Democrats prime statehouses to rewrite ‘red flag’ gun laws
Minnesota state Rep. Kelly Moller, a Democrat, is planning to schedule a hearing early in the session on her red flag bill, paired with measures to require stricter storage protocols, mandatory background checks and reporting stolen firearms. A version of the red flag bill would allow family members to pursue court orders — an option many states don’t offer.
“Whenever we talk about rising crime we also have to talk about gun violence prevention,” Moller said in an interview. “Hearing that guns are a leading cause of death in children, it’s horrifying to talk about because it’s completely preventable.”
In Michigan, Democrats clinched majorities in both chambers in the midterms, handing the party a trifecta for the first time in 40 years. But the victories were narrow enough that Democrats will still need to get Republican support for any gun legislation, said Democratic Sen. Rosemary Bayer, who is leading the effort.
“We are really going to have to be cautious and continue to work together and expand our presence and our base,” Bayer said. “We’re not going to scare the crap out of everybody in the first three months of this plan. We’re going to do this sensibly.”
In Illinois, Morgan’s bill would give the state police more power to seize illegal guns flowing from other places, a nagging problem in the state. The Federal Safer Communities Act, the bipartisan measure Biden signed in July after the Highland Park shooting, made interstate gun-trafficking a federal crime rather than subject to a standard penalty or fine.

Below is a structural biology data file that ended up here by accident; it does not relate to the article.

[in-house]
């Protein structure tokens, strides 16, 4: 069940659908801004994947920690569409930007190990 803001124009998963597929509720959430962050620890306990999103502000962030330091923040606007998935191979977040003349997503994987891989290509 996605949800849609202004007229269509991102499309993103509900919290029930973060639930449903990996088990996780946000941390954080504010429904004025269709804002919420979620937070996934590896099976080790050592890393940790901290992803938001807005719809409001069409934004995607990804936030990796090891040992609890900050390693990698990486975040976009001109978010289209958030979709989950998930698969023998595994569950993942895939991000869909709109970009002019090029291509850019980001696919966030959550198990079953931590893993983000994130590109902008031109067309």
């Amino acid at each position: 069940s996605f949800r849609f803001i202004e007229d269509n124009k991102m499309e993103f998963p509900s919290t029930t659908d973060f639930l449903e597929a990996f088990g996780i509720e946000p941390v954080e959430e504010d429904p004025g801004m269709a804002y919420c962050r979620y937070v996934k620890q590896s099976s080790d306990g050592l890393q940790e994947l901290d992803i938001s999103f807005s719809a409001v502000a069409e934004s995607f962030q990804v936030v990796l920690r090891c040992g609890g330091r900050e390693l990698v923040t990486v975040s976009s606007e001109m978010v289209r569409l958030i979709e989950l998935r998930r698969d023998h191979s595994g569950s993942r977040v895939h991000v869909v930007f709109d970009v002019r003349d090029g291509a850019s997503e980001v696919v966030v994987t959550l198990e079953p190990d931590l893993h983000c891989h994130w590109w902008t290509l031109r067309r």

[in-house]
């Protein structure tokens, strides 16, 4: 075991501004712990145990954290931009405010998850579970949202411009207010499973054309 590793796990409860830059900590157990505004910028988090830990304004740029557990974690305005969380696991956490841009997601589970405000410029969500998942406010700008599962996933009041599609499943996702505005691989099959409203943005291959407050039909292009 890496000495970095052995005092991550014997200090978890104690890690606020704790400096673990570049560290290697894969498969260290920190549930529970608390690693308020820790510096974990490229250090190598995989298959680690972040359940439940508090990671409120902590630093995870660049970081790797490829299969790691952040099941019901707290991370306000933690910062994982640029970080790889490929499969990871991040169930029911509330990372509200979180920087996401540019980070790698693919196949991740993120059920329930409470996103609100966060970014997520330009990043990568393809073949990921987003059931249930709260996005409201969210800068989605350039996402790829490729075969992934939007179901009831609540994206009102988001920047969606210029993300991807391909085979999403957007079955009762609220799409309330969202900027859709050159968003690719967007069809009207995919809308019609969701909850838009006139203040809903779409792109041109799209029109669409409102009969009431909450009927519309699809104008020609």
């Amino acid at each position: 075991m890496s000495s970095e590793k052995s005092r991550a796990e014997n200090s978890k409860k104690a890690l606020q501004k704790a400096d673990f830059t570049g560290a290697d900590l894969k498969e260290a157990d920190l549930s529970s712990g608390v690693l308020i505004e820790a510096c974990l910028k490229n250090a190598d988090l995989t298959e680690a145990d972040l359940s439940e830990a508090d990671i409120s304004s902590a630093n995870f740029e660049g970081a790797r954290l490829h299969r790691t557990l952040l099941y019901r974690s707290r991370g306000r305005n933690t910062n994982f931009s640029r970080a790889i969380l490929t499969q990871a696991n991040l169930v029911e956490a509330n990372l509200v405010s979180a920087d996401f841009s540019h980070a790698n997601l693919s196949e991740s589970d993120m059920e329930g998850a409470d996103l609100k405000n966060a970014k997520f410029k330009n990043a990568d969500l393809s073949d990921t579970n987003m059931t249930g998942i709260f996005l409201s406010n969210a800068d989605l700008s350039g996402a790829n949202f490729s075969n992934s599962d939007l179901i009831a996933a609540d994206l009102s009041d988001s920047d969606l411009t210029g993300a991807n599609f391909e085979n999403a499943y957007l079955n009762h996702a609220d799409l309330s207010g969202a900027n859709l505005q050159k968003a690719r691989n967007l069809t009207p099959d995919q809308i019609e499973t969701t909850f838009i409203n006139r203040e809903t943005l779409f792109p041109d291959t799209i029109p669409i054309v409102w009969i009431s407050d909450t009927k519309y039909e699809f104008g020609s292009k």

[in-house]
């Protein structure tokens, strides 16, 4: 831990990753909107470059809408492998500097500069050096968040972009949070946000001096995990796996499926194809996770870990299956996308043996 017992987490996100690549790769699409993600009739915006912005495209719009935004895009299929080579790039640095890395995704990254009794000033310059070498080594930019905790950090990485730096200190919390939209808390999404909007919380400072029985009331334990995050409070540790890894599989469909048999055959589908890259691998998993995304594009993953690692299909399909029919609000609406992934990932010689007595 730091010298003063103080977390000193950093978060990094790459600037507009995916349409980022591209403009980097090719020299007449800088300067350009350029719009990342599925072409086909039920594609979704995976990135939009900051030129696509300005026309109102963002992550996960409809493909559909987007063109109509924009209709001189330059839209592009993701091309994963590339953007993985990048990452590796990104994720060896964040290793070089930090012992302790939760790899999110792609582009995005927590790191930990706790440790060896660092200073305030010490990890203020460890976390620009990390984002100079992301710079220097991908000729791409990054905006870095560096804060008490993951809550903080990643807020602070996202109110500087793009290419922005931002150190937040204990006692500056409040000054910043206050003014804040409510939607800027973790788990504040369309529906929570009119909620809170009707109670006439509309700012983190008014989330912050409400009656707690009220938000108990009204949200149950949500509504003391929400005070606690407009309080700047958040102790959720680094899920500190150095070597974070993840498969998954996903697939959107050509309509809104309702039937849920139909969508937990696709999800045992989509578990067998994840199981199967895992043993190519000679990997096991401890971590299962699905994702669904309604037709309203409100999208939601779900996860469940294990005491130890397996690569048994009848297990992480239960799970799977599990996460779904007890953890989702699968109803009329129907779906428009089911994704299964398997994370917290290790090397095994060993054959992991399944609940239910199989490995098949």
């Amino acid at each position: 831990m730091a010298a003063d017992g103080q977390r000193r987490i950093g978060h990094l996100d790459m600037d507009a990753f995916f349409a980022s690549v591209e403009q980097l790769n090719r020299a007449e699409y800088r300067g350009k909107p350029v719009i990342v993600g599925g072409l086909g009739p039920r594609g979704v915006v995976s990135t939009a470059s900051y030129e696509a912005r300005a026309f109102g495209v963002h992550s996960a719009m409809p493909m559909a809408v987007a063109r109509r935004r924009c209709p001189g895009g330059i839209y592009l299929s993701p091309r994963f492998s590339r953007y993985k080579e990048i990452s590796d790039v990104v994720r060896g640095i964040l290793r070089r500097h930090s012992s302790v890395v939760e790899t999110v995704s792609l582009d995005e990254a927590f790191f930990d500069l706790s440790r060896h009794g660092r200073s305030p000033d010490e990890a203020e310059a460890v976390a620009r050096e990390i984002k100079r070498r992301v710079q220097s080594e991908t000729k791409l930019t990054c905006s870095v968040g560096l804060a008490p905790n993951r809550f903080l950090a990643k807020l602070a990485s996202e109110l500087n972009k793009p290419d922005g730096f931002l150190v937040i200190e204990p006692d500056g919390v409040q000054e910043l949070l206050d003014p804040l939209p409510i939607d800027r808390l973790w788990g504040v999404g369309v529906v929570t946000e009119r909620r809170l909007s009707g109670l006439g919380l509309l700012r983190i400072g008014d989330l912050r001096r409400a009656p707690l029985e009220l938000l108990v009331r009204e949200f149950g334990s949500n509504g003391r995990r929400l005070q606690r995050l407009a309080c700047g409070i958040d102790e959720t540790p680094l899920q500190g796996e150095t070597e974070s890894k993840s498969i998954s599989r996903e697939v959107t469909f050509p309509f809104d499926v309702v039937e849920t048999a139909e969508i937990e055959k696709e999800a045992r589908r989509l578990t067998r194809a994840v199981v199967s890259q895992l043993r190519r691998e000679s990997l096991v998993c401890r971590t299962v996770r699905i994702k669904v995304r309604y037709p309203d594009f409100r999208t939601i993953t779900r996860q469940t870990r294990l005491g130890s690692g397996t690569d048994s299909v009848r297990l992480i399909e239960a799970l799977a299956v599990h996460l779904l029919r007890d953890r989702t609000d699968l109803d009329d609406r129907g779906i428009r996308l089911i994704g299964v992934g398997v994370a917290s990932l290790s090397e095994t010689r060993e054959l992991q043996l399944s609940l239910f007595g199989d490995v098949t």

Illinois lawmakers will also file a separate civil liability bill “to ensure accountability for gun manufacturers and retailers.”
There are elements of the bills that also address red flag laws, including extending the firearm restraining order from the current six months to up to one year. That would put Illinois in line with national standards. The legislation also expands the role of prosecutors to be able to assist in the filing of a Firearm Restraining Order, Morgan said.
“The community, regardless of your political persuasion, thinks it’s time for common-sense gun reforms,” said Morgan, who has sought counseling after the Highland Park shooting.
The legislation isn’t the first time Illinois lawmakers have considered banning assault weapons. Previous efforts have been stymied by Republicans as well as Democrats from more conservative parts of the state.
But Morgan hopes this time is different.
“Times change, and I think there’s a majority support for these ideas now,” he said. “This is a comprehensive problem that requires a comprehensive effort to address it.”
Liz Crampton reported from Vermont. Shia Kapos reported from Illinois.